• Duration of the Exhibition19. March 2016 - 17. July 2016
  • VenueAlte Nationalgalerie
  • The exhibition was made possible by the Freunde der Nationalgalerie and suppoerted by the Volkswagen Aktiengesellschaft.

August Kopisch: The Crater of Vesuvius and the Eruption of 1828, 1828 | private collection | photo: Norbert Miguletz

In this exhibition, the Alte Nationalgalerie will focus on one of the most fascinating artists of the first half of the nineteenth century, August Kopisch (1799–1853). Like nobody else, this artist combined painting, poetry, scholarship, translation, folklore, music, sculpture, the organization of a festival, joy in experimentation, the spirit of research, and inventiveness.
The universal genius, born in Breslau, made a name for himself when he discovered the Blue Grotto on the island of Capri in 1826, since then a tourist magnet. One of his major achievements was his linguistically brilliant translation of Dante’s “Divine Comedy.” But his greatest claim to fame is the poem “Die Heinzelmännchen,” still beloved today.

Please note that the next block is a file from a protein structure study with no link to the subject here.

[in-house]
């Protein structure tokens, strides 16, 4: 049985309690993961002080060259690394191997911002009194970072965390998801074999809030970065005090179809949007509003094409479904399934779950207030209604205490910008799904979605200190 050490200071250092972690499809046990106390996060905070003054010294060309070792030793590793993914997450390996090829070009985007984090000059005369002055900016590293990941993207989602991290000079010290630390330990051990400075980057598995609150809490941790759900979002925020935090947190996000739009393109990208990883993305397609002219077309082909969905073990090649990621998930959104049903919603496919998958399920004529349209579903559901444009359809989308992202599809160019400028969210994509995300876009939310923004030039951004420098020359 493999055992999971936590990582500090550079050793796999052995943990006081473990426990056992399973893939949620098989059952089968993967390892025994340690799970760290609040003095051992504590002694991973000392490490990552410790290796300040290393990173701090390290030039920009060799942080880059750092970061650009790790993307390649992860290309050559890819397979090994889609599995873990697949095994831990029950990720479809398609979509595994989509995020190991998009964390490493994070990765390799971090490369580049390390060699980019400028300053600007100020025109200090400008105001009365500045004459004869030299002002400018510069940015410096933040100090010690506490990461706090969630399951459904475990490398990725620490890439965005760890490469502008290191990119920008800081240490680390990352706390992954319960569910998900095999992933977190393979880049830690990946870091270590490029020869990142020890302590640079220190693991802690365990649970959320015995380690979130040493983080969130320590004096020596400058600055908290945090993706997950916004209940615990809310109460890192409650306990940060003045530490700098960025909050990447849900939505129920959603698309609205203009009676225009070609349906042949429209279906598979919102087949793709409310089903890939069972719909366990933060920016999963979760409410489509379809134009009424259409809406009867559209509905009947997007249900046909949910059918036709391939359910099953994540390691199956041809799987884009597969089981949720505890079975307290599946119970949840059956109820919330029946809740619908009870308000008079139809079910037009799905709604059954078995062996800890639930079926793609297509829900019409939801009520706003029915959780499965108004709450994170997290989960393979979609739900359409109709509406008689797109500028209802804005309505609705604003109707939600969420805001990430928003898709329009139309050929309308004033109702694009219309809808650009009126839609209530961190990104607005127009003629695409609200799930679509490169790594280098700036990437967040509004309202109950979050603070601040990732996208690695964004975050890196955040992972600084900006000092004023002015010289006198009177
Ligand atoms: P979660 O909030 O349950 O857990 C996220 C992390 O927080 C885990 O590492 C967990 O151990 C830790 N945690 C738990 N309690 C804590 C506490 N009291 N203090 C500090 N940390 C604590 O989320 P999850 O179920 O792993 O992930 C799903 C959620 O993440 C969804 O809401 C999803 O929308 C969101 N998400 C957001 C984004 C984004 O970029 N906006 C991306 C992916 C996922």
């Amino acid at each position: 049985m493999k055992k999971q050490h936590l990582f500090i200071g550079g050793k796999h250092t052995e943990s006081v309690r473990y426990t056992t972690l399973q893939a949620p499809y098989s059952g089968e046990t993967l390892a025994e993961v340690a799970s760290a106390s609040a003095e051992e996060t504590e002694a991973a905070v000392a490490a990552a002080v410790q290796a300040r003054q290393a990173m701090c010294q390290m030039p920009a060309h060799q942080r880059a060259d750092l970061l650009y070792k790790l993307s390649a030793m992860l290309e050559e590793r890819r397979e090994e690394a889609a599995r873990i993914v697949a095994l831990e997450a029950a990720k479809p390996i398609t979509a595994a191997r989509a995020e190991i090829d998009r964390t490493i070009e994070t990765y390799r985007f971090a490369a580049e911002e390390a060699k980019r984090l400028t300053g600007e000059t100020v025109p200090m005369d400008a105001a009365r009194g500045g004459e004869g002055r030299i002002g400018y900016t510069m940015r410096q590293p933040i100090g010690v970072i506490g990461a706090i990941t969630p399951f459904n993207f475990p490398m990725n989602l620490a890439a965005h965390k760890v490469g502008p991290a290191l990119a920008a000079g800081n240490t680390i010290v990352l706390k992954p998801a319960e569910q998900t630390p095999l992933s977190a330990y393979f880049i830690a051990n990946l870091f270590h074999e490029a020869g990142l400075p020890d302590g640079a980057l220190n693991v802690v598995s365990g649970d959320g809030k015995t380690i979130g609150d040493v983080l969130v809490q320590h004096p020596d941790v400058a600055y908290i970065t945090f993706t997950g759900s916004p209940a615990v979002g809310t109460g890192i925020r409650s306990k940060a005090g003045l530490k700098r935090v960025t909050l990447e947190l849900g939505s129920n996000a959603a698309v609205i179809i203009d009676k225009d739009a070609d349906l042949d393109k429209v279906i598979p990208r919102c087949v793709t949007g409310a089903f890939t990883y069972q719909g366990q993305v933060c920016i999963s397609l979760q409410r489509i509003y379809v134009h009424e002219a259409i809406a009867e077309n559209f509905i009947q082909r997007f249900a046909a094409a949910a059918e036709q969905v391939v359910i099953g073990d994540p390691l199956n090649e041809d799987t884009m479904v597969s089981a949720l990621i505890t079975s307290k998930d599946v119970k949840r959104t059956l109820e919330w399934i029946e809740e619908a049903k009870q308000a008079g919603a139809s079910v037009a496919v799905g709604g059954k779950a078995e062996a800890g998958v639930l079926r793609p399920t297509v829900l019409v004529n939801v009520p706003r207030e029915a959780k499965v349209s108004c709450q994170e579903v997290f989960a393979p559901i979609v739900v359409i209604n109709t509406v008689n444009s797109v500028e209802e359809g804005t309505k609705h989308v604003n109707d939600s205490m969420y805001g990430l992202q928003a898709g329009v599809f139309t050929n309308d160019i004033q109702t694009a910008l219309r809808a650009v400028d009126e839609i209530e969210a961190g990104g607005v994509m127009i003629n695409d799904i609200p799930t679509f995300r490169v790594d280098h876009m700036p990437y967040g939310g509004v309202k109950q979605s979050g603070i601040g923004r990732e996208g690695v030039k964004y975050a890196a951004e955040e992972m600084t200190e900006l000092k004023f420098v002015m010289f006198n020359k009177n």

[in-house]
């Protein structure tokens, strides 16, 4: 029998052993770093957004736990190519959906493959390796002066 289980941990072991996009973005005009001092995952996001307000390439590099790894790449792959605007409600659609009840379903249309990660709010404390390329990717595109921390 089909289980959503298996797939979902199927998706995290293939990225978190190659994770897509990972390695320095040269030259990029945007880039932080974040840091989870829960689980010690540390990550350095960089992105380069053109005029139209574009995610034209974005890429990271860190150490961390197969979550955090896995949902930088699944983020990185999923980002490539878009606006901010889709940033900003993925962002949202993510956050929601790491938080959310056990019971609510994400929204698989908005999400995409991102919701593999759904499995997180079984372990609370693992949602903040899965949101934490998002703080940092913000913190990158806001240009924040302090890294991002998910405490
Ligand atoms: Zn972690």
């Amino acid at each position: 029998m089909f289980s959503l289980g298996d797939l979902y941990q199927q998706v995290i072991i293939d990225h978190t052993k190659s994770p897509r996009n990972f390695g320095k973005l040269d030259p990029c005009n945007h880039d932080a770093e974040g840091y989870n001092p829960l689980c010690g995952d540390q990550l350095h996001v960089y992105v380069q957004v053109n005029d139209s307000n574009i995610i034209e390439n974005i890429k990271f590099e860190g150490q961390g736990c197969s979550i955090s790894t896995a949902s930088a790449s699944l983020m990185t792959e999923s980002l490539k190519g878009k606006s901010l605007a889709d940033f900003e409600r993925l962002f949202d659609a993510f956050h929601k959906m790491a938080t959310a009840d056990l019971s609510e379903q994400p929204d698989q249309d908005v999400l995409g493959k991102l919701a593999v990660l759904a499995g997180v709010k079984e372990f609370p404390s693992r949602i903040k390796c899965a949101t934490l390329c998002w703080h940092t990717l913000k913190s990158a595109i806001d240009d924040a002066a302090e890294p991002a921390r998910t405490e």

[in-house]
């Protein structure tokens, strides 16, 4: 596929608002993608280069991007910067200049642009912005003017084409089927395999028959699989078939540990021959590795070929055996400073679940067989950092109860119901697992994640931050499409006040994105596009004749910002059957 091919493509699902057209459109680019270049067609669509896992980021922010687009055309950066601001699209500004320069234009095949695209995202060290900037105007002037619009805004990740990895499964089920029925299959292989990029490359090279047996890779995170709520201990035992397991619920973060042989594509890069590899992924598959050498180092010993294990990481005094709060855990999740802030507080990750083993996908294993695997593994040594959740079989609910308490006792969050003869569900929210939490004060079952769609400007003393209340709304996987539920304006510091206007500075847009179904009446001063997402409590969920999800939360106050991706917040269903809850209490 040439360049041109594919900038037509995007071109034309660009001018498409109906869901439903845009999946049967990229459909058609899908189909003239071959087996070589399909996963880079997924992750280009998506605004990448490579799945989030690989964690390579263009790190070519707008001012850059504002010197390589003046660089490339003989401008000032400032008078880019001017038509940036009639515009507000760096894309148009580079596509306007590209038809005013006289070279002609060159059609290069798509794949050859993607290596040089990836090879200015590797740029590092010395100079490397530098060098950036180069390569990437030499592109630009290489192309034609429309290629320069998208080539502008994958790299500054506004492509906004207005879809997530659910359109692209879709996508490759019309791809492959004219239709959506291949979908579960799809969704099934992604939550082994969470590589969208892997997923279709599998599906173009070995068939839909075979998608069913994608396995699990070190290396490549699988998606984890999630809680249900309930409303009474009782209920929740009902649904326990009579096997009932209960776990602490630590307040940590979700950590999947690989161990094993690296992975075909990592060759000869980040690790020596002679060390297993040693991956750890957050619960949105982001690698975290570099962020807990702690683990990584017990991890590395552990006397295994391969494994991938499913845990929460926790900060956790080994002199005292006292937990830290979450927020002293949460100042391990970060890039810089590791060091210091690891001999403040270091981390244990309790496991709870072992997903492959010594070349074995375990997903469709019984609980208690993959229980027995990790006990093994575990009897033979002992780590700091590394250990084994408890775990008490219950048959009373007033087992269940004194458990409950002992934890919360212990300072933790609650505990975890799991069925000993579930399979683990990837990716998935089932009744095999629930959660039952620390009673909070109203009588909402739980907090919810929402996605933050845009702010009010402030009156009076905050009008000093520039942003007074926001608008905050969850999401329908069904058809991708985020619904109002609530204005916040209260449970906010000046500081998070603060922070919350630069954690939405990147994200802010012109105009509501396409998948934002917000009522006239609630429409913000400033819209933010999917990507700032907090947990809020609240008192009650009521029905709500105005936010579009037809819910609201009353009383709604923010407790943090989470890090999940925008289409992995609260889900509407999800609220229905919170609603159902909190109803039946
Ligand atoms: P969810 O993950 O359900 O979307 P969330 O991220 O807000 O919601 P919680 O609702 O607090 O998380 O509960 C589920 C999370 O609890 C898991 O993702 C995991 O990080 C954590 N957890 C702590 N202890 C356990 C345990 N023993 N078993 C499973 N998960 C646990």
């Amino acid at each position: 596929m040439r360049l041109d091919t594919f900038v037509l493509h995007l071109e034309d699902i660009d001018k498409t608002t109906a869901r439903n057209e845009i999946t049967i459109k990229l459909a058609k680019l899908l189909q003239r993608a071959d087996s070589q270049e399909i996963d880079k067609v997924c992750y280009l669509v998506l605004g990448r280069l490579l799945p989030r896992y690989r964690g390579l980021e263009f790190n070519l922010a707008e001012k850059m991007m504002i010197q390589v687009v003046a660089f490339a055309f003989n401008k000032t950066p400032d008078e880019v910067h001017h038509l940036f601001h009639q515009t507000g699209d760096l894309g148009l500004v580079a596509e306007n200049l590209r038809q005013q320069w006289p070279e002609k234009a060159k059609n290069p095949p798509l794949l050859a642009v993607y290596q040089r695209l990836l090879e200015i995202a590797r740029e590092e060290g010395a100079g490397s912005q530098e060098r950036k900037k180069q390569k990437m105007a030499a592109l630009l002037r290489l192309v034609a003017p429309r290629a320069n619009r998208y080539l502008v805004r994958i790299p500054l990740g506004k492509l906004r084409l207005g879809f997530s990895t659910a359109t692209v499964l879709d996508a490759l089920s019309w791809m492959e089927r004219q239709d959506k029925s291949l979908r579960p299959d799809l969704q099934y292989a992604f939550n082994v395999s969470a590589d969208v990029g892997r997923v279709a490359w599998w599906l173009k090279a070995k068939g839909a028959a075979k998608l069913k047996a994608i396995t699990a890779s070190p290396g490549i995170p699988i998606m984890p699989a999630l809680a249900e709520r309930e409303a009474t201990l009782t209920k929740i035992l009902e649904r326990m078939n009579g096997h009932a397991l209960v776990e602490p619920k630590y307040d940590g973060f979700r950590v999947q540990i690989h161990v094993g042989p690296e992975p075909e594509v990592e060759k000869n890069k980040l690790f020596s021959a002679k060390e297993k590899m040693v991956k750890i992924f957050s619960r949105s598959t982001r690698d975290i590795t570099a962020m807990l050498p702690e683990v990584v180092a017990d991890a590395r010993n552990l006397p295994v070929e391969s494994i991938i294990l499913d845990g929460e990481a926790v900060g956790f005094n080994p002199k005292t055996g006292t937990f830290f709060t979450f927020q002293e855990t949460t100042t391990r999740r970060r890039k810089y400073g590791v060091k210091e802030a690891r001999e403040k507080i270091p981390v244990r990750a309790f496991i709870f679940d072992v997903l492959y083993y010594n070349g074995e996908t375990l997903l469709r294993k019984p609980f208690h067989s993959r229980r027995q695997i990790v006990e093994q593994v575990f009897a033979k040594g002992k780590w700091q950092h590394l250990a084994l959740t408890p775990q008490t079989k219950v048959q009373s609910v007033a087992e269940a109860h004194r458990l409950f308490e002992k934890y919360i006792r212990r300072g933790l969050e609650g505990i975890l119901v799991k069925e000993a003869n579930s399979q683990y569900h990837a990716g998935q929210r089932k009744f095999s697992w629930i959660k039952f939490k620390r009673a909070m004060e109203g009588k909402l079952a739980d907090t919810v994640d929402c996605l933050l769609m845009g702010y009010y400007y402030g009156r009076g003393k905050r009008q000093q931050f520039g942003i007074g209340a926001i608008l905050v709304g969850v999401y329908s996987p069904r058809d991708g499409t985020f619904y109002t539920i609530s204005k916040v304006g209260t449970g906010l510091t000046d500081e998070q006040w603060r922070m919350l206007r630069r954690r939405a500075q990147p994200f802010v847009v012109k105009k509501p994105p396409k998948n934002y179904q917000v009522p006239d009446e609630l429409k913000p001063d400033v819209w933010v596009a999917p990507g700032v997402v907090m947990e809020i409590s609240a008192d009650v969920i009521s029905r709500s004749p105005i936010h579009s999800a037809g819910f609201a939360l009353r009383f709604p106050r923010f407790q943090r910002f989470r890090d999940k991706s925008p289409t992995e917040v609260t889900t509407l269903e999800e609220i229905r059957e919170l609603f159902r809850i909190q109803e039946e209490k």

Kopisch’s creative gifts were recognized in his childhood. In Breslau, his comprehensive humanist education was combined with instruction in drawing and he already wrote promising poetry. His path led through art academies in Prague, Vienna, and Dresden to Naples, where he was inspired by the colorful people and the play of hues over the Gulf of Naples to engage in writing folkloric poetry, painting, and inventing. With painter Ernst Fries, he discovered the Blue Grotto on Capri while swimming, and was in demand as a knowledgeable guide among travelers, participating in Neapolitan folk life. As of 1833, Kopisch was a well-known figure in Berlin, keeping the company of writers and artists, consorting with the likes of Alexander von Humboldt, Friedrich Wilhelm Schelling and the Crown Prince Friedrich Wilhelm IV, who named him an official art consultant after his coronation in 1840.

As a painter, Kopisch created works of their very own poetic brilliance. Bengal fire blue or a sumptuous twilight red were the colors he preferred to depict light phenomena. Kopisch was certainly one of the most versatile artists of the first half of the nineteenth century, and this exhibition will show not just 25 paintings and drawings but also around 100 other exhibits, including inventions, musical settings, letters, first editions, and illustrations, attesting to the wide variety of his works. To open the exhibition, the discovery of the Blue Grotto will be staged with numerous paintings by Kopisch and his contemporaries. The exhibition continues with Kopisch’s productive stay in Italy, his painting, and his writing, culminating in a projection that reenacts a fictional boat trip on the Gulf of Naples, a Kopisch invention.